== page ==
$(document).keydown(function(event){
        if(event.keyCode == 32){
            return false;

        }
    });

document.documentElement.style.overflow = 'hidden';
document.body.scroll = "no";
share|improve this answer

galambalazs's solution is great! It worked perfectly for me in both Chrome and Firefox. And it also may be extended to prevent any default event from the browser window. Let's say you are doing an app on the canvas. You could do this:

var events = {
  preventDefault: function(e) {
    e = e || window.event;
    if (e.preventDefault) e.preventDefault();
    e.returnValue = false;  
  },

  //spacebar: 32, pageup: 33, pagedown: 34, end: 35, home: 36,
  //left: 37, up: 38, right: 39, down: 40
  keys: [32, 33, 34, 35, 36, 37, 38, 39, 40],
  keydown: function(e) {
    for (var i = events.keys.length; i--;) {
      if (e.keyCode === events.keys[i]) {
        events.preventDefault(e);
        return;
      }
    }
  },

  wheel: function(e) {
    events.preventDefault(e);
  },

  disable: function() {
    if (window.addEventListener) {
      window.addEventListener('DOMMouseScroll', events.wheel, false);
    }
    window.onmousewheel = document.onmousewheel = events.wheel;
    document.onkeydown = helpers.events.keydown;
  },

  enable: function() {
    if (window.removeEventListener) {
      window.removeEventListener('DOMMouseScroll', events.wheel, false);
    }
    window.onmousewheel = document.onmousewheel = document.onkeydown = null;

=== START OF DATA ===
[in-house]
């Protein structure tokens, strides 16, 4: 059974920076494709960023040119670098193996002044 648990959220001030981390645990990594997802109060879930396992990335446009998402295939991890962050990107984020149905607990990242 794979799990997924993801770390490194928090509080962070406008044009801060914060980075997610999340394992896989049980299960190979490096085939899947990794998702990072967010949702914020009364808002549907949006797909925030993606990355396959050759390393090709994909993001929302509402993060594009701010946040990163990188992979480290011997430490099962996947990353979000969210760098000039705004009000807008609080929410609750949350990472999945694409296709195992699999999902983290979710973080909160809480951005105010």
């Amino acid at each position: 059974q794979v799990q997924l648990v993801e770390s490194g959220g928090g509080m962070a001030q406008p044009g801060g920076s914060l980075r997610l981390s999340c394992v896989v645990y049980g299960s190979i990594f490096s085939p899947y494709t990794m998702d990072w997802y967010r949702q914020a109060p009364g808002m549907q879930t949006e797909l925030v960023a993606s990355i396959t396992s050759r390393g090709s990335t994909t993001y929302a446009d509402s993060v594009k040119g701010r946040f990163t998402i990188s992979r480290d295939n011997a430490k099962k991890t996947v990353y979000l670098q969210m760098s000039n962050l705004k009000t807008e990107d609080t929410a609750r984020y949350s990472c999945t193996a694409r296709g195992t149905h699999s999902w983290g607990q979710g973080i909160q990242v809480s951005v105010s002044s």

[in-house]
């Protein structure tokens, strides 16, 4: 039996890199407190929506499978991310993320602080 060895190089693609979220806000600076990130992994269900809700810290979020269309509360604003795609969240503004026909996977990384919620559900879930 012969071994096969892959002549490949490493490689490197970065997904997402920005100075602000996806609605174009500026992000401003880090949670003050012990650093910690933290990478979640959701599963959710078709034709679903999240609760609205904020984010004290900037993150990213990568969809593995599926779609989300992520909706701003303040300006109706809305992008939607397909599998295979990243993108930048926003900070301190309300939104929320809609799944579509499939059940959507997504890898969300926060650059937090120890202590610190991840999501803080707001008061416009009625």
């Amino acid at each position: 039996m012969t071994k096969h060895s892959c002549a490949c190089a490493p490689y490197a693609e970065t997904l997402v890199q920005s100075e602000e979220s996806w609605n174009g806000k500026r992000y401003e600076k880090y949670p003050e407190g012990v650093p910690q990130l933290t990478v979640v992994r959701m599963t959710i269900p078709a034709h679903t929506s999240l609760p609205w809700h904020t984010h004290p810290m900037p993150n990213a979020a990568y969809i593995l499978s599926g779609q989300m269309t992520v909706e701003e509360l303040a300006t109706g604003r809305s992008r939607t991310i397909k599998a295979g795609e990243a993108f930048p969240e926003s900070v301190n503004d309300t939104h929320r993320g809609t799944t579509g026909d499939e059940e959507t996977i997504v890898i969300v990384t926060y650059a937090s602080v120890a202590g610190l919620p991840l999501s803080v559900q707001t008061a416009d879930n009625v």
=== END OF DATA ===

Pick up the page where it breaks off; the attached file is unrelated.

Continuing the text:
}
}

And then on your app let's say you're going to process your own events, like mouse, keyboard, touch events and so on... You could disable default events when the mouse goes inside the canvas and re-enable them when the mouse goes out:

function setMouseEvents(canvas) {
  var useCapture = false;

  //Mouse enter event
  canvas.addEventListener('mouseenter', function(event) {
    events.disable();
  }, useCapture);

  //Mouse leave event
  canvas.addEventListener('mouseleave', function(event) {
    events.enable();
  }, useCapture);
}

You could even disable right click menu with this hack:

function disableRightClickMenu(canvas) {
  var my_gradient = canvas.context.createLinearGradient(0, 0, 0, 225);
  my_gradient.addColorStop(0, "white");
  my_gradient.addColorStop(1, "white");
  canvas.context.fillStyle = my_gradient;
  canvas.context.fillRect(0, 0, canvas.width, canvas.height);
  canvas.oncontextmenu = function() { return false; };
}
share|improve this answer

I found a better, but buggy way, combining sdleihssirhc's idea:

window.onscroll = function() {
    window.scrollTo(window.scrollX, window.scrollY);
    //Or
    //window.scroll(window.scrollX, window.scrollY);
    //Or Fallback
    //window.scrollX=window.scrollX;
    //window.scrollY=window.scrollY;
};

I didn't test it, but I'll edit later and let you all know. I'm 85% sure it works on major browsers.

share|improve this answer
19  
I wonder when "later" will be :P –  x3ro Aug 6 '13 at 8:06
3  
I tested it 18 months later; it doesn't work. –  Carl Smith Jan 14 at 22:30
1  
You need to store the old values of window.scrollX and window.scrollY outside the function to freeze the scrolling, otherwise it is useless! –  Mohammad Anini Oct 3 at 21:23